Yà’àt’héé,

After watching the changing shapes of clouds reflected in the water at Vermillon Cliffs National Monument in Arizona, just south of the Utah state line, we decided to maintain this contemplative pace and observe the various shades of color, changing minute to minute inside the slot canyon… Besides in French language both actions have an almost forgotten linguistic resonance: shade and cloud are related to each other by the sound and meaning as they come from the same verb “Nuer” an old verb meaning “continuous and change barely noticeable”. The minute has elapsed (whew, one minute can be an eternity for some!) Let’s go back to slot canyons… These majestic canyons carved in sedimentary rocks, primarely sandstone, have a rich pallette colors and shapes that only mother nature can craft ! A “slot canyon” is a narrow canyon in the rock formed by the erosion of water runoff over millions of years, exposing deep waves of colorful and smooth stripes in the sandstone that can be seen and whose smoothness can also be felt with the hand.

Secret slot canyon

Secret slot canyon

A “slot canyon” is significantly deeper than it is wide. “Secret canyon” located near Page is beautiful. To enjoy it by yourself is a real privilege! We traveled only a few feet inside the widest part—less than 3 feet or 1 meter accross at the top, and the deepest part is about 100 feet (30 meters) from top to bottom. We welcome the cool air with relief, it is already over 95°F outside. This freshness increases as our path crosses that of two inhabitants of this subterrain world at the entrance of the canyon, a lizard and a tarantula, a big spider that sends a shiver down your spine! All part of the magic of the canyon with its various shapes and colors… Taking a hike in the canyon up to the exit, we walked back on our path, with different light creating an even more spectacularly rich spectrum of shades as the day advanced: we walked back with our eyes moving constantly in search of a special light, a specific angle for a perfect shot, without really knowing how the photo would turn out. It is a real “treasure of colors” with tones of pink, brown, blue, and almost black–a precious moment of happiness to enjoy the calm and relaxing atmosphere of the canyon, without a drop of rain, in a religious silence !

Kodachrome SP

Kodachrome SP

In a total change of scenery, we emerge from this underground world (a few hundred miles away) to start hunting again for different shades of colors. Welcome to Kodachrome Basin State Park in Utah, about 20 miles southeast of Bryce Canyon. Because of its poximity to Bryce Canyon National Park, Kadachrome Basin is often skipped by tourists. Yet, it is worth the trip ! In the late 1940s this park was photographed many times by journalists from National Geographic, using the then new “Kodachrome film” from Kodak. Later, the area was named Kadochrome Flat, then in the 1960s Kodachrome Basin. You also surely remember the French advertizing campaign named “Les voleurs de couleurs” that can be translated into English as “robbers of colors” with the famous “Kodakettes”, three cheeky girls dressed in swimsuits with red and white stripes and wearing a cap resembling to a huge plonger. As the name suggests, the park offers a wide range of colors and contrasts. The park is known for its chimney rocks, officially sixty-seven sedimentary pipes ranging from 2 to 52 meters in height. There are many explanation of the orign of these pipes, one is that the park was once similar to Yellowstone National Park located mostly in Wyoming and known for hot springs and gushing geysers. The chimney rocks were former geysers, filled up with now solid sediment. Over time softer sediments have been eroded leaving sand pipes.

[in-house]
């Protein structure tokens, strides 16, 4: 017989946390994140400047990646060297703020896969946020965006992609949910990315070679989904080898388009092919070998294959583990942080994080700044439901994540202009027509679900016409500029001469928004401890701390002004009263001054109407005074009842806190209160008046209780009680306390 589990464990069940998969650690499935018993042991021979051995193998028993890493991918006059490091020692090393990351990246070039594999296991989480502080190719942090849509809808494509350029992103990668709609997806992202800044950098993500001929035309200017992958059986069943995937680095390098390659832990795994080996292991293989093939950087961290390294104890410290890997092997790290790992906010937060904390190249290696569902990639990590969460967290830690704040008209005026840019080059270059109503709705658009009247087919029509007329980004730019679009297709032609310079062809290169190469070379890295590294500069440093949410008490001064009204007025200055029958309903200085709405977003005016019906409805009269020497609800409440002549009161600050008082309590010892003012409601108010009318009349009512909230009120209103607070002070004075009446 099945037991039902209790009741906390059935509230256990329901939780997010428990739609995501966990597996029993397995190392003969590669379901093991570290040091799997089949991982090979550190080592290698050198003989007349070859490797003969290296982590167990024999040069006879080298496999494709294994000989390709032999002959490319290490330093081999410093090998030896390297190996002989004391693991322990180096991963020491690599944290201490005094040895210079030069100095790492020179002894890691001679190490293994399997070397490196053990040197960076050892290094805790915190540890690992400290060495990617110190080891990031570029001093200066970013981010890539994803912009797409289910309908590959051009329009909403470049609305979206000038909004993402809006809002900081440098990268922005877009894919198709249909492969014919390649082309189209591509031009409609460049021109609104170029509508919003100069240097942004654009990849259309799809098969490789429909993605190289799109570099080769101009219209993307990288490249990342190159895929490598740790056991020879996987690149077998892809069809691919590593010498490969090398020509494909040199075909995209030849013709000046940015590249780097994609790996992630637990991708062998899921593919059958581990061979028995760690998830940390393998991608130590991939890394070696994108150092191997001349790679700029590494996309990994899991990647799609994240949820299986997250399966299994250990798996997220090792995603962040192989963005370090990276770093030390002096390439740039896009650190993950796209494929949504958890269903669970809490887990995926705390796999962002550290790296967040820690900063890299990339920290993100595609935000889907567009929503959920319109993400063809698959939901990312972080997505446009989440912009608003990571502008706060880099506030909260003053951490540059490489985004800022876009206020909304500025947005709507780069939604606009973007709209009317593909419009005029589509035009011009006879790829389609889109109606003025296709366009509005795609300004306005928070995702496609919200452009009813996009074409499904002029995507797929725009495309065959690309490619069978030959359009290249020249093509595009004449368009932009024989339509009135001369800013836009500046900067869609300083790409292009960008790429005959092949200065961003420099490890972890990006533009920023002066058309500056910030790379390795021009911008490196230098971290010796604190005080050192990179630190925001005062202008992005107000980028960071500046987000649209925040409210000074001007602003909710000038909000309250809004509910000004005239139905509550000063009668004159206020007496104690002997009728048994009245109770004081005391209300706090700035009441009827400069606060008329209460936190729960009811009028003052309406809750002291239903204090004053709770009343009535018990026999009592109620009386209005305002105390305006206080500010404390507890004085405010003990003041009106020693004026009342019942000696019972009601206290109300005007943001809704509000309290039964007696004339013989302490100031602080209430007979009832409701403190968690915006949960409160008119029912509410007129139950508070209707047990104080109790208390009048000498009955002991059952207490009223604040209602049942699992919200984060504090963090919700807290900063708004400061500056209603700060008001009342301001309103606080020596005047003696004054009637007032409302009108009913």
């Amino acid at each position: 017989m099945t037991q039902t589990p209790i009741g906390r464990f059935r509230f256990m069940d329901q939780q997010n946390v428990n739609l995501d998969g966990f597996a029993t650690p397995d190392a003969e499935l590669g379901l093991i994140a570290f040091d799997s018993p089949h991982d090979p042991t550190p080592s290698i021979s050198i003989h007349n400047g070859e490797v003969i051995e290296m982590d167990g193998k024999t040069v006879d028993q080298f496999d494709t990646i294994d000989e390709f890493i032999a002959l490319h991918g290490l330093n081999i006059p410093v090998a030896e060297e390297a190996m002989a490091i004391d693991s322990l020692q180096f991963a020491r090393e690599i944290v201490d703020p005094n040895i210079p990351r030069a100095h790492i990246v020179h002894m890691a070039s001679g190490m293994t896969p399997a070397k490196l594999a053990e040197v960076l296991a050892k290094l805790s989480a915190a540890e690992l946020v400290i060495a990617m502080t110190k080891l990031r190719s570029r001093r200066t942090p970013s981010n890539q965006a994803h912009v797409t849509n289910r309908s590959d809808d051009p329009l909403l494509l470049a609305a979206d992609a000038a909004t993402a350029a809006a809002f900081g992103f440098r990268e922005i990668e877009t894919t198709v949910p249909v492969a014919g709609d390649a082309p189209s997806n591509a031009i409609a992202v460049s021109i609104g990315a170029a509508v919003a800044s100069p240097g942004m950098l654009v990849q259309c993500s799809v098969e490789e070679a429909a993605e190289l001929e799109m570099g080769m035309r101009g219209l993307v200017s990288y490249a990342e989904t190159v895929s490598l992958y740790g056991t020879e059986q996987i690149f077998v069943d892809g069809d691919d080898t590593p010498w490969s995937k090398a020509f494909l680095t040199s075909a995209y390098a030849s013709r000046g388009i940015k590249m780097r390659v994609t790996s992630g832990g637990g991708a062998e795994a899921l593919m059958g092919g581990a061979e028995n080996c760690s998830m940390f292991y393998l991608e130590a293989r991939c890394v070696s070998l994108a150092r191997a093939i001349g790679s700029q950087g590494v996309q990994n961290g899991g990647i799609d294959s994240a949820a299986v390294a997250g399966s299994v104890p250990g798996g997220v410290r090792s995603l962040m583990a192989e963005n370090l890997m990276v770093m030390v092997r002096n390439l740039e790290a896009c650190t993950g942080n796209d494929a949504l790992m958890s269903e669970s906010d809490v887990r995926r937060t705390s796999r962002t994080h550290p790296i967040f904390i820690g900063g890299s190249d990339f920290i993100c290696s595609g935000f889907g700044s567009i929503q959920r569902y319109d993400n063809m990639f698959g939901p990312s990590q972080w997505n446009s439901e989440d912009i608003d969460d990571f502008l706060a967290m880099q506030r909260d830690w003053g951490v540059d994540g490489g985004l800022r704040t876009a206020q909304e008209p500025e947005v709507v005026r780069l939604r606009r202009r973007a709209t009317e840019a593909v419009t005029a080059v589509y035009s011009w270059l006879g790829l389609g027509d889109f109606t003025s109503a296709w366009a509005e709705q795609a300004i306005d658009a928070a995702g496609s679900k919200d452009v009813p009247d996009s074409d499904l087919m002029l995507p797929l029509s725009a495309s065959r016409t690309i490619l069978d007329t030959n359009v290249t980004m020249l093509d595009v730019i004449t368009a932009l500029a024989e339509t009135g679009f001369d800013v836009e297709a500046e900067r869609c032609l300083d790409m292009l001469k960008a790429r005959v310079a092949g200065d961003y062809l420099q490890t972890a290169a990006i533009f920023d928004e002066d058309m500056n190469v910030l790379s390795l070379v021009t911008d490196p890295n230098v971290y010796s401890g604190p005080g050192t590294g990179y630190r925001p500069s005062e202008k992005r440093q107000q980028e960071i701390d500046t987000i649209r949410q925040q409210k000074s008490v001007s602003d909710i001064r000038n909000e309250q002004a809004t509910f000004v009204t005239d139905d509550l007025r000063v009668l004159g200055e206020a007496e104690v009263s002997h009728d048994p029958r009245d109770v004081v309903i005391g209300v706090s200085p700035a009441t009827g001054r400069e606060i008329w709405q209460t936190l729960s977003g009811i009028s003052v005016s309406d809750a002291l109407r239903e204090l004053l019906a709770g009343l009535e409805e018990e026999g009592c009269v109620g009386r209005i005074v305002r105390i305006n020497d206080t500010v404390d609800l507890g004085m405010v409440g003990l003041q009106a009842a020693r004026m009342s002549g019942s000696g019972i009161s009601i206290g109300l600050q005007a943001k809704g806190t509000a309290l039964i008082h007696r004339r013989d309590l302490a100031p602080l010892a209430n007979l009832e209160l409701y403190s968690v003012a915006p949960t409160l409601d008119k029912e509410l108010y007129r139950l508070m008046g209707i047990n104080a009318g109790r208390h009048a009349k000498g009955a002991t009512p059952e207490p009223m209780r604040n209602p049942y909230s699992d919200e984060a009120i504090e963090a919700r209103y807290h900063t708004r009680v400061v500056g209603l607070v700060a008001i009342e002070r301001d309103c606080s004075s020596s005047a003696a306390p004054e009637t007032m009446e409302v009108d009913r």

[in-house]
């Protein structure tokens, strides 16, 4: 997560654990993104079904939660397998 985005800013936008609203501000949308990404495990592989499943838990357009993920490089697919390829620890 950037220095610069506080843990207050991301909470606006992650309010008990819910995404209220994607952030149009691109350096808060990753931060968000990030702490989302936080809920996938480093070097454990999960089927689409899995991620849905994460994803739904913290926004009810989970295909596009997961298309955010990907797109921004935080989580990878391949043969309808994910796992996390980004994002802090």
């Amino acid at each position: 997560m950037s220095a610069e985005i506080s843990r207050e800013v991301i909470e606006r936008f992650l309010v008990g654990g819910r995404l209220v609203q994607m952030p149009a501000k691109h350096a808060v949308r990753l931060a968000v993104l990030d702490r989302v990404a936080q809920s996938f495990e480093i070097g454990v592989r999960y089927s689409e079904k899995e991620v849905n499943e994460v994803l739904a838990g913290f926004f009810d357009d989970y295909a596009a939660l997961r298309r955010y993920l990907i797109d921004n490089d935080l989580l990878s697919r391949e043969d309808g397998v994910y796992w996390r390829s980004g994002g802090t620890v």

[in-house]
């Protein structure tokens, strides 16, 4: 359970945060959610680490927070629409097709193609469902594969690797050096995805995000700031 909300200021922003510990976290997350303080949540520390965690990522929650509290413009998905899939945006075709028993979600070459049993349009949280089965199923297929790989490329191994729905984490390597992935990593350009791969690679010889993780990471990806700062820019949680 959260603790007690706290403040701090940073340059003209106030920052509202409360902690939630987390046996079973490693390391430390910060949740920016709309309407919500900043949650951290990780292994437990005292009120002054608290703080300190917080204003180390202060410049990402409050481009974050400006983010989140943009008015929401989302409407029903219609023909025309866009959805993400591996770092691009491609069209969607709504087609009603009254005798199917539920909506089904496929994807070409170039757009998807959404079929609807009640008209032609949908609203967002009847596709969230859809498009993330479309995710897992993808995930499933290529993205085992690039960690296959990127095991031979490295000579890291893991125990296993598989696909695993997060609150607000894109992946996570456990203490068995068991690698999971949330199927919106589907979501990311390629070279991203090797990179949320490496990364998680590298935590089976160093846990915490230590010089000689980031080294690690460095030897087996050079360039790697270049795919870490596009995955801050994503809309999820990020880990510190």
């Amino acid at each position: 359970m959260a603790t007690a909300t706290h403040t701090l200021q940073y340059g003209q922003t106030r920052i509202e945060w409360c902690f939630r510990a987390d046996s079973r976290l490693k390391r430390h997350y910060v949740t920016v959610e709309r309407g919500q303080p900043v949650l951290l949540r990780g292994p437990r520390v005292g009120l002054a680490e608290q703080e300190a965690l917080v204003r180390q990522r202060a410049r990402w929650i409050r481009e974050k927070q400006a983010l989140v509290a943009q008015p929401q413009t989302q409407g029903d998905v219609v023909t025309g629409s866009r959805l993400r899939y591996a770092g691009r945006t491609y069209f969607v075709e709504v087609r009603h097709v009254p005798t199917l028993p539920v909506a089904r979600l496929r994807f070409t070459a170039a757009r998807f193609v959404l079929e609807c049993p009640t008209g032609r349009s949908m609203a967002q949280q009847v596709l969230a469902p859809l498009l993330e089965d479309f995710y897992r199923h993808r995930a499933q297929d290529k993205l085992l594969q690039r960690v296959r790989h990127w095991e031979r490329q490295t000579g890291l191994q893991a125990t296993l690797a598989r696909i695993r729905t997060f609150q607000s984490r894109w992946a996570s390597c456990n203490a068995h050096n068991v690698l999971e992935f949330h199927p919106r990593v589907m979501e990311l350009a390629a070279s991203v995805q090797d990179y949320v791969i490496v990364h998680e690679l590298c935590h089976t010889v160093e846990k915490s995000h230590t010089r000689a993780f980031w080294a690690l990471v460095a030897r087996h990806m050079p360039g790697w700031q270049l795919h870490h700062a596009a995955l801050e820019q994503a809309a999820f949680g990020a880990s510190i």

Mossy Cave

Mossy Cave

Equally unknown and forgotten by tourists, again because of its proximity to Bryce Canyon, Mossy Cave and Losee Canyon offer magnificent walks inside idyllic surroundings. The landscape encountered at both sites is very similar to that of Bryce Canyon: gigantic cliffs, hoodoos, wonderful and enormous rock formations in orange and red sandstone sculpted by water and wind over millions of years. At Mossy Cave, we hike the trail along a river running thoughout the year and surrounded by hoodoos and pine trees to reach a waterfall. Relaxing with both feet in the running water, we enjoy the tranquility of the place with two natives, an Aura Vulture (Turkey Vulture) and a squirrel… In Losee Canyon a path named “Arches Trail” allows you to discover a multitude of arches (officially thirty) and windows while enjoying the extraordinary beauty of colors of cliffs and rocks that contrast sharply with the green of the vegetation, including pine trees, growing on the mountainside… “Click-clack, Kodak thank you !”

Losee Canyon

Losee Canyon

Here we go, the next post could be entitled “N … like No, I don’t want to go back home” but after a relaxing photo break, we do not have any time for playing… our time is up and we must “slip” again into our world… and perhaps prepare for the next trip. “The best trip is the one that has not yet been done“, as Loïck Peyron said.

Hágoónee’.


If you like this post, feel free to share it on Pinterest !

dolor ut at mattis eget suscipit venenatis ut mi, in